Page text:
When selling his tax hikes to the public, President Obama often advertises the economic gravy train that chugged through the Clinton-era as proof that higher taxes won’t derail growth.
Bill Clinton in 1993 raised top marginal rates on the wealthiest to 39.6 per cent, the same level Obama wants to restore them to as part of the fiscal cliff talks with congressional Republicans.
The administration’s nuanced argument—backed by a spate of economic studies—is that the economy can easily weather the increase, but statements from Obama and his deputies occasionally insinuate that boom times will return if only patricians paid the IRS more money.
“Remember, that was a time of remarkably good economic growth, in this country—very strong private investment, strong job growth, strong broad-based growth in incomes,” Treasury Secretary Tim Geithner said this week on “Fox News Sunday.” “It was a good time for the American economy. It makes a lot of sense.”
These kinds of comparisons to the 1990s annoy economists like Douglas Holtz-Eakin, who has advised GOP presidential campaigns and now runs the American Action Forum.
Affluence during the Clinton era derived in large part from forces that had little to do with changing taxes: demographic trends, the rise of the Internet, the tech stock bubble, and phenomena that are divorced from some of the dominant traits in the economy as it is now.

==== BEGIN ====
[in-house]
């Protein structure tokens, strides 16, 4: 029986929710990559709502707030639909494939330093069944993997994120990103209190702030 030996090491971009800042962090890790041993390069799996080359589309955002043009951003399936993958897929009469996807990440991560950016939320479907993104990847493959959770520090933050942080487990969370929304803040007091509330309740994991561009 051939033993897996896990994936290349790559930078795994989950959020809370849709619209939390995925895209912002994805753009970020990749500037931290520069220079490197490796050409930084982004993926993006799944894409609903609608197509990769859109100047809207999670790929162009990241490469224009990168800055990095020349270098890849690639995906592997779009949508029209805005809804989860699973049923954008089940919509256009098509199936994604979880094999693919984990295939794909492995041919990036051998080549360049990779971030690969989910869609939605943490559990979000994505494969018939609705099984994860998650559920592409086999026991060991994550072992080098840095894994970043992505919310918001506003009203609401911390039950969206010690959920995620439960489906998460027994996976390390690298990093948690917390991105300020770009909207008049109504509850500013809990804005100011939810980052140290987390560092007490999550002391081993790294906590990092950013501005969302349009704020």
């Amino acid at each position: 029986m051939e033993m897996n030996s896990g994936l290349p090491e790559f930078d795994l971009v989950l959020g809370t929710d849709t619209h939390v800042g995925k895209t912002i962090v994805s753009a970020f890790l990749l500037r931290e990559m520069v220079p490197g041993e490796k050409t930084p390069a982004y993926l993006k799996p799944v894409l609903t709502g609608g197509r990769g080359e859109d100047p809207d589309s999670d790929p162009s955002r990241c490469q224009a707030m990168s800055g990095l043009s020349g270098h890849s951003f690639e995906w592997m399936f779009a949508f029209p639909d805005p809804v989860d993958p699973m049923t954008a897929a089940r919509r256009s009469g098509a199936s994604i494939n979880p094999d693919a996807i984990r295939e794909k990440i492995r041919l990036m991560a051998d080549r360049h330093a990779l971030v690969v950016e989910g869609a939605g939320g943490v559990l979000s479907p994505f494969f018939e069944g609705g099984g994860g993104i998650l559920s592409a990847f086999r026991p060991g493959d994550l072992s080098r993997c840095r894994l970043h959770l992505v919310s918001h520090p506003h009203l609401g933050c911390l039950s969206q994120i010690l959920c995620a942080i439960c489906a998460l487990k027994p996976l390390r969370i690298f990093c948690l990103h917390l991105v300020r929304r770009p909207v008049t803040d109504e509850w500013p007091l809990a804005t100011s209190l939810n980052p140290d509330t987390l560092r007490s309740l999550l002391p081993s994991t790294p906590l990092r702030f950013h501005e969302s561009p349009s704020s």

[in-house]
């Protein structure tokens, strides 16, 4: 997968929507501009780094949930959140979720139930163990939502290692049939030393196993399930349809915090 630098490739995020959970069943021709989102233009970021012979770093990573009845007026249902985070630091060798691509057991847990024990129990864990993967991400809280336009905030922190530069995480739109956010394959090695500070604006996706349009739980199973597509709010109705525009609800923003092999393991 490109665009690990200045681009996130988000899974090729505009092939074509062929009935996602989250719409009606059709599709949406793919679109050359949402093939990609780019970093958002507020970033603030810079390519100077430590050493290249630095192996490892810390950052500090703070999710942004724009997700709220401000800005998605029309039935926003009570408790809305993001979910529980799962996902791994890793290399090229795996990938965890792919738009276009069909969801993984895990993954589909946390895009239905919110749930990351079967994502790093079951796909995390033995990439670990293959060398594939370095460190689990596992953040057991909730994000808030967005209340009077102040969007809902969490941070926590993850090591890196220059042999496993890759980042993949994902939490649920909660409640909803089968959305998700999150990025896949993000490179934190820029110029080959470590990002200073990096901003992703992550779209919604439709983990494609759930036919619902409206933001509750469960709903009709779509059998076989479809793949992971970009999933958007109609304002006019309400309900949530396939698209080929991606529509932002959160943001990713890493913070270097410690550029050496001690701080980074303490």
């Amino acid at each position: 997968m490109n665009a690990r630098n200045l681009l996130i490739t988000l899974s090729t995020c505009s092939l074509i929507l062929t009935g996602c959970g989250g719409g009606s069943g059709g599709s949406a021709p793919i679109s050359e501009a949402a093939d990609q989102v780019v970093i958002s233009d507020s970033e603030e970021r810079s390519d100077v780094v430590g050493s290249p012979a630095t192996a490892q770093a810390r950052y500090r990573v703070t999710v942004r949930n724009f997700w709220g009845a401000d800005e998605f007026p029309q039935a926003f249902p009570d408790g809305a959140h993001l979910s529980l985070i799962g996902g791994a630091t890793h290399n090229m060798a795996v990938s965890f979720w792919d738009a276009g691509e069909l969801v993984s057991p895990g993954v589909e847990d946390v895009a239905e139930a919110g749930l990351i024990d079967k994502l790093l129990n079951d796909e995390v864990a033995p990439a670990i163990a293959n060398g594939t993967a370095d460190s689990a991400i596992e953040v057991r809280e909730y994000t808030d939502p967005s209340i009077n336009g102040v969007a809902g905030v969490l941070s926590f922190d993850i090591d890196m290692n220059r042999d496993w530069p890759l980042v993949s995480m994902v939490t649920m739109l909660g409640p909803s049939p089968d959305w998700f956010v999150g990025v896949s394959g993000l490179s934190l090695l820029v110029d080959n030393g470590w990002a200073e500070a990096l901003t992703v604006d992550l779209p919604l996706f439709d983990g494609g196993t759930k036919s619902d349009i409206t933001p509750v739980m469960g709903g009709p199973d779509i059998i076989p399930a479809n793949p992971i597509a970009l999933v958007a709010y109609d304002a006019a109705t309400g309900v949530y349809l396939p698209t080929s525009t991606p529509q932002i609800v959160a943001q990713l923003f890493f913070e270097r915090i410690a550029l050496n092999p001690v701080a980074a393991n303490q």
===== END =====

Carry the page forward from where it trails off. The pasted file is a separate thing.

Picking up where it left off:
“The free lunches on productivity from then are all gone now,” Holtz-Eakin said. “I understand the politics of it, but it’s shoddy empirical research. I would flunk a freshman who did that.”
Here are four major reasons to doubt that we’ll relive the 1990s under any of the plans—Obama’s or the Republicans’—that are meant to trim the deficit:
Two major factors steer economic growth: population and productivity. The labour pool essentially exploded under Clinton. Baby boomers hit peak earning years, as their children started climbing the career ladder.
When Clinton first took the oath of office in 1993, the employment-to-population ratio was 61.5 per cent. It peaked toward the end of his tenure at 64.6 per cent—the highest quarterly reading since the Bureau of labour Statistics began recording this ratio in 1948.
Baby boomers are now retiring after weathering an annihilative financial crisis. The employment-to-population ratio has been flat at 58.5 per cent for the past four quarters, even as the unemployment rate improved.
“labour force participation was still climbing in the 1990s when tax rates were higher,” said Robert Stein, a senior economist at First Trust Advisors, “which means we won’t get the same real GDP growth at those tax rates” now.
CHINA BELONGS TO THE WTO
Clinton never had to contend with an industrial behemoth like China. The Asian power exported just $31.5 billion worth of goods and services to the United States in 1993, a figure it now surpasses on a monthly basis by more than $6 billion, according to the Census Bureau.
Americans buy clothing, furniture, laptops, and smart phones from China. Increased trade can help consumers with lower prices, but it also contains hidden costs that unfold over time.